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Farmer to Farmer with Chris Blanchard

The organic and sustainable farming movement has its roots in sharing information about production techniques, marketing, and the rewards and challenges of the farming life. Join veteran farmer, consultant, and farm educator Chris Blanchard for down-to-earth conversations with experienced farmers - and the occasional non-farmer - about everything from soil fertility and record-keeping to getting your crops to market without making yourself crazy. Whether his guests are discussing employment philosophy or the best techniques for cultivating carrots, Chris draws on over 25 years of experience to get at the big ideas and practical details that make a difference on their farms and in their lives. If you've been farming for a lifetime, are just getting started, or are still dreaming about your farm of the future, the Farmer to Farmer podcast provides a fresh and honest look at what it takes to make your farm work.
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Now displaying: July, 2016
Jul 28, 2016

Kristen Kordet farms seven acres of vegetables at Blue Moon Community Farm in Stoughton, Wisconsin. Located just outside of Madison, Blue Moon Community Farm markets through hyper-local CSA, as well as a farmers market in the city.

Kristen shares how she leveraged the organic certification process and the birth of her son to create systems that improved employee engagement to contribute to the farm’s success. And we discuss how her work schedule has evolved to support a sane and full life beyond the confines of the vegetable fields.

We also get into the history of the farm, including Kristen’s decision to take on debt and transition to full-time farming, and how Blue Moon’s market developed and matured with the farm. Kristen tells us about the market-style, on-farm pickup that has helped her increase customer loyalty and make her farm irreplaceable in the highly competitive CSA market in Madison. Plus, Kristen shares her experience with a challenging Canada thistle infestation on her farm.

The Farmer to Farmer Podcast is generously supported by Vermont Compost Company.

Jul 21, 2016

Mark Cain owns Dripping Springs Garden with his partner, Michael Crane. Located in northwestern Arkansas, Dripping Springs has about four acres in production, with half of that in cut flowers. Most of the flowers are sold at the Fayetteville Farmers Market, while the vegetables are sold primarily to local retailers and through a small CSA program.

Mark shares the story of how Dripping Springs built the market for local, organic flowers, and how they continue to maintain a strong market presence in the face of increasing competition. We dig into the wedding market, practical farmers market strategies, pricing, and how to produce a high quality cut flower.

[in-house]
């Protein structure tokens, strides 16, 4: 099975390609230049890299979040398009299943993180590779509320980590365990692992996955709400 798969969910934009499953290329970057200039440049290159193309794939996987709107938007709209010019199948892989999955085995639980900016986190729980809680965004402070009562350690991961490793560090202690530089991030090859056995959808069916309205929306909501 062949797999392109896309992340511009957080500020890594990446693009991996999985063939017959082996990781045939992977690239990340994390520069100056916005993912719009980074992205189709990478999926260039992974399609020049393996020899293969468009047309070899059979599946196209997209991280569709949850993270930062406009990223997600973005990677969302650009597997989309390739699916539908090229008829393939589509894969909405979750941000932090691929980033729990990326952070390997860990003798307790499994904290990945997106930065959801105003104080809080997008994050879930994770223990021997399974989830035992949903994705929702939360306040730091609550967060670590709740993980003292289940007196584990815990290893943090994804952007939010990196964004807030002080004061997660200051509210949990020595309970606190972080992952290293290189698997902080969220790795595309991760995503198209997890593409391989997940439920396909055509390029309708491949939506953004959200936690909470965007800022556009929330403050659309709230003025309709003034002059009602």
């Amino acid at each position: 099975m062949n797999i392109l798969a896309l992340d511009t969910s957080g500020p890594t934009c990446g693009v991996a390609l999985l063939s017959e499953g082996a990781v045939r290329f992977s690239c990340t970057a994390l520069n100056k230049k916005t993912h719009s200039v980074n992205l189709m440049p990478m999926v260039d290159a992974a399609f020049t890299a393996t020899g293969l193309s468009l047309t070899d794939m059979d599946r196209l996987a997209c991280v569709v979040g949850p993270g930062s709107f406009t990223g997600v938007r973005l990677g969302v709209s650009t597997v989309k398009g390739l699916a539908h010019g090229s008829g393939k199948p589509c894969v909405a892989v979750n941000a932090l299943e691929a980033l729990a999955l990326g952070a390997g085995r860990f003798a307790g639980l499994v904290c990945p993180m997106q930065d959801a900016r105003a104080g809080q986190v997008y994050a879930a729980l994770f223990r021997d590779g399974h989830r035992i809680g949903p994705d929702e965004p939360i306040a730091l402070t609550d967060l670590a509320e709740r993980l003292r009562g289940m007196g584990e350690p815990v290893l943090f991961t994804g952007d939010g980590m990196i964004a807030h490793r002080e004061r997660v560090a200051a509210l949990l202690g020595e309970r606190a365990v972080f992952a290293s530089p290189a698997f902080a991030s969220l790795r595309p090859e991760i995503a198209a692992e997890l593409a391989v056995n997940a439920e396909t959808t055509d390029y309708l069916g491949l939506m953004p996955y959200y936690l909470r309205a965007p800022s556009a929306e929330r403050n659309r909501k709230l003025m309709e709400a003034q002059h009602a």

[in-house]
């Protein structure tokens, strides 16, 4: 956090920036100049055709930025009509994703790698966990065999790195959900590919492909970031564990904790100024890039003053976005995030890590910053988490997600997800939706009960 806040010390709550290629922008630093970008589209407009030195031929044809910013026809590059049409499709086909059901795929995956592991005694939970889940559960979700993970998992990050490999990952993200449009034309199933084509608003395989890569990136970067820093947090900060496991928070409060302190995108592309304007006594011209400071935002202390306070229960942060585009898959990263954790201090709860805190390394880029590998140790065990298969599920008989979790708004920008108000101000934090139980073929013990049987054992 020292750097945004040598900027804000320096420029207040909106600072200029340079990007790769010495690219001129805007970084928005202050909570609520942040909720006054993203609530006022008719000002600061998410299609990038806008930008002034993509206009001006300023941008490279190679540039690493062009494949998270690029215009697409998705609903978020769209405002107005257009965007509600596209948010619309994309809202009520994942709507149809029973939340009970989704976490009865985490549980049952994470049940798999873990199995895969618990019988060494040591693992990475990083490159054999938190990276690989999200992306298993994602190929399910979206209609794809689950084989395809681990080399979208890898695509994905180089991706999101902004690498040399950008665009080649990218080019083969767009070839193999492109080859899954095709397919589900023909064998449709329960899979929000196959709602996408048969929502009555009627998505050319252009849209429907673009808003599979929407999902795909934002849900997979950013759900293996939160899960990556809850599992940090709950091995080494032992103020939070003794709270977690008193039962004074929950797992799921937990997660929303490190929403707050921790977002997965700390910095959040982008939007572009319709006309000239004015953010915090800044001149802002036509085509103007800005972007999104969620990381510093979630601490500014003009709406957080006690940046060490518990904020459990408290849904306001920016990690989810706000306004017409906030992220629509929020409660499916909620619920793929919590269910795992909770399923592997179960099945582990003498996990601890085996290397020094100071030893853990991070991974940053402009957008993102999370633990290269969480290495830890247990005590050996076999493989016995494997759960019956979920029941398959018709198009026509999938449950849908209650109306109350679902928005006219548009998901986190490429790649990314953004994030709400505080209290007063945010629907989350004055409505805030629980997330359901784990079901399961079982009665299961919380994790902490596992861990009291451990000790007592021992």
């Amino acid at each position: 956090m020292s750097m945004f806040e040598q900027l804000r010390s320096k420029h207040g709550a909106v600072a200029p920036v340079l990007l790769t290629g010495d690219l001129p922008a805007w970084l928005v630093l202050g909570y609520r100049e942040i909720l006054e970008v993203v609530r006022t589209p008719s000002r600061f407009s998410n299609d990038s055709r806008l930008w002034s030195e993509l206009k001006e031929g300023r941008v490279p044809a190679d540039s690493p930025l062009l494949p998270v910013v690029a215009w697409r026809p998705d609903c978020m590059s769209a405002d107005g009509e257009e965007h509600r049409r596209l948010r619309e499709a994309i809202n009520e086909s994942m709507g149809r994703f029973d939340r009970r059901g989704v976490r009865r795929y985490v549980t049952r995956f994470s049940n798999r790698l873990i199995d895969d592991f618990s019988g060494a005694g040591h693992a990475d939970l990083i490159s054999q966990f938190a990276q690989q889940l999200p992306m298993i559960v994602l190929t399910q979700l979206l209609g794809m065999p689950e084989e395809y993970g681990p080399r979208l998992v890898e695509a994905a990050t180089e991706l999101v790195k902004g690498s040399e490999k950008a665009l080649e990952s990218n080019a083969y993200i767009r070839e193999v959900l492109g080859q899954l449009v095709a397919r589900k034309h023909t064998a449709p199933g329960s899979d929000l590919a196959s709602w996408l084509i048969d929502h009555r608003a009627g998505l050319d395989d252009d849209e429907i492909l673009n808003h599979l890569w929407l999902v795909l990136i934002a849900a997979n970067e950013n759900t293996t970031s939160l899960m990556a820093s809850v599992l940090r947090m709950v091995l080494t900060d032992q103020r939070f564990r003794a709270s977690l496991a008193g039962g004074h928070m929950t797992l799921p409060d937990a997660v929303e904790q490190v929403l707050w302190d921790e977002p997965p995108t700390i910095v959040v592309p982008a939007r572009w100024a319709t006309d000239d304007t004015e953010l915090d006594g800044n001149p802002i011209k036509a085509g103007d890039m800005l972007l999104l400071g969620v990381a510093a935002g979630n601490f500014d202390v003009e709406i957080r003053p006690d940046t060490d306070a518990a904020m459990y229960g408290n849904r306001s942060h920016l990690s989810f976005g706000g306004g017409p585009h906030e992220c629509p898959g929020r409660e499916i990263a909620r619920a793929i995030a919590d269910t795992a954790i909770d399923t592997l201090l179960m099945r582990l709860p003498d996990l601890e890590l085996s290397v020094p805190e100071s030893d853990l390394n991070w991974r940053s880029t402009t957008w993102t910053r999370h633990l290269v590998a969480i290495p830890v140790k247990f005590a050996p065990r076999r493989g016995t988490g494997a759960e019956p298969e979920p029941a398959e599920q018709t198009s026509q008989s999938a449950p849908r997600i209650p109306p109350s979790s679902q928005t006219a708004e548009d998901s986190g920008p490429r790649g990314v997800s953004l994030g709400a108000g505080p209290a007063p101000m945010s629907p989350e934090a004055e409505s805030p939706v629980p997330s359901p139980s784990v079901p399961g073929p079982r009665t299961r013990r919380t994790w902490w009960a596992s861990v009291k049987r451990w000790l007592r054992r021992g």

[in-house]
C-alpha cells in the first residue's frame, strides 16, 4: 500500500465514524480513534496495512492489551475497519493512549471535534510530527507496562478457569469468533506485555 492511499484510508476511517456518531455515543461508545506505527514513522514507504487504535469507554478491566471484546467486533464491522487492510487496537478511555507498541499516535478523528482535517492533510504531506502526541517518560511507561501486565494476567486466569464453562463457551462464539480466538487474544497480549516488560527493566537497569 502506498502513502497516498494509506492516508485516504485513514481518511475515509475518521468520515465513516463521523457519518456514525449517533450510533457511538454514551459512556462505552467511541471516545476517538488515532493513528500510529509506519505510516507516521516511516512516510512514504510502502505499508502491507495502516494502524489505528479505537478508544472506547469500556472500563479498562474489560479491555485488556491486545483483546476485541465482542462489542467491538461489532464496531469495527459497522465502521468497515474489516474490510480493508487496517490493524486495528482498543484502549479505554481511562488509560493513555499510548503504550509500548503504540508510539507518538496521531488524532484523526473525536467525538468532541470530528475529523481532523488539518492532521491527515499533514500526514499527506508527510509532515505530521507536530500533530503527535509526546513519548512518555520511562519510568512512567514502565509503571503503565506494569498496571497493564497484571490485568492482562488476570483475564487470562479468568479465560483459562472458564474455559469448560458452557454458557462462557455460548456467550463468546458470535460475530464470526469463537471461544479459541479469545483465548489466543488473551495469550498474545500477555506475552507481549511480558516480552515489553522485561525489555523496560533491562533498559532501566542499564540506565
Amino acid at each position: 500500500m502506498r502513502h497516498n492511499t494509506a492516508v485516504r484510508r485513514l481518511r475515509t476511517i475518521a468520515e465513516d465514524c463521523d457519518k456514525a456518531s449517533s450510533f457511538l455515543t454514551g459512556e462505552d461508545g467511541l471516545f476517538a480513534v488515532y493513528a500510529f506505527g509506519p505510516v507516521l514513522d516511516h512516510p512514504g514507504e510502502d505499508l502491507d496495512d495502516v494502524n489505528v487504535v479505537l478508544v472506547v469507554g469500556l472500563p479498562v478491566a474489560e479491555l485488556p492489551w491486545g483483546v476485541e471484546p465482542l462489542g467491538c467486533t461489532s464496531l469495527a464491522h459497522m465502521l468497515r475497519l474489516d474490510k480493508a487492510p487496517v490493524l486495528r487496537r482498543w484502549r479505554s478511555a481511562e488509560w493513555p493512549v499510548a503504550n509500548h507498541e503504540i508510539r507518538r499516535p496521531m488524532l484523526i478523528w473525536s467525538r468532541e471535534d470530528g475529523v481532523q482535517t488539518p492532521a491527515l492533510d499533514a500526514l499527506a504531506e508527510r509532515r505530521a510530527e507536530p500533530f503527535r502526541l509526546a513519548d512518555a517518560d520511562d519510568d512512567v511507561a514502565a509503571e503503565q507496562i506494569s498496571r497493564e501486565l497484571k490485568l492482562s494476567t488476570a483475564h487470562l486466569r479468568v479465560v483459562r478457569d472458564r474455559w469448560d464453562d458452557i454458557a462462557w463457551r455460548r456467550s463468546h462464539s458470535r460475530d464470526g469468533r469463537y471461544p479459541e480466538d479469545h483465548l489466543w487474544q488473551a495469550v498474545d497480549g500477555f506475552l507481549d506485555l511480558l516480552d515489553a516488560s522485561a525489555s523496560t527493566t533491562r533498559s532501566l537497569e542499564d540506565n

We also hear about Mark’s journey to starting Dripping Springs in 1984, including his encounters with some of the giant thinkers of sustainable agriculture in the early 1980s. And we dig into how Dripping Springs manages to farm on steep hillsides with a minimum of erosion and a maximum of water harvesting, as well as the well-respected internship program at the farm.

Mark also tells us about the work structures that they’ve put in place to maintain a vibrant quality of life more than thirty years into the farm.

The Farmer to Farmer Podcast is generously supported by Vermont Compost Company.

Jul 14, 2016

Jack Hedin owns Featherstone Farm in Rushford, Minnesota. Farming 132 acres of certified organic vegetables (out of 250 total planted acres), Featherstone Farm provides around two million dollars of produce directly to stores, restaurants, and distributors in Minnesota’s Twin Cities, to a produce warehouse in Chicago, and 900-plus summer CSA shares – in addition to seasonal add-ons.

Featherstone Farm got its start twenty years ago on 5 acres in a narrow valley in the bluff country of southeast Minnesota, before devastating floods and continuing growth pushed the farm to relocate to flatter ground in the midst of an industrial park. Jack shares his lessons learned about land selection and farm location, from soil conditions and airflow to logistics and transportation. We delve into Featherstone Farm’s distribution system, which includes using hired semi-trailers to move produce one hundred miles from the farm to the Twin Cities, and a fleet of their own trucks and cross-docking arrangements to get the produce to the final customer.

Jack also shares how, after years of running the farm on intuition and duct-tape, they worked to create systems to run the farm. We get into the nuts and bolts of how Featherstone Farm has structured and documented standard operating procedures, policies, and goals to make the farm work, and the paper-based systems they use to manage day-to-day operations.

The Farmer to Farmer Podcast is generously supported by Vermont Compost Company.

Jul 7, 2016

John Navazio manages the plant breeding program at Johnny’s Selected Seeds in Albion, Maine.

John takes us on a seedy tour of the early days of organic and local vegetable production, and his journey into the world of variety selection, horizontal disease resistance, participatory plant breeding, and why quality seed and quality varietal maintenance matters for every farmer.

We dig into the modern history of hybrids, why open-pollinated crops can be a competitive alternative,  and why some of your favorite hybrid varieties just up and disappear – as well as why some of your favorite open-pollinated varieties devolve over time, while others just get better.

The Farmer to Farmer Podcast is generously supported by Vermont Compost Company.

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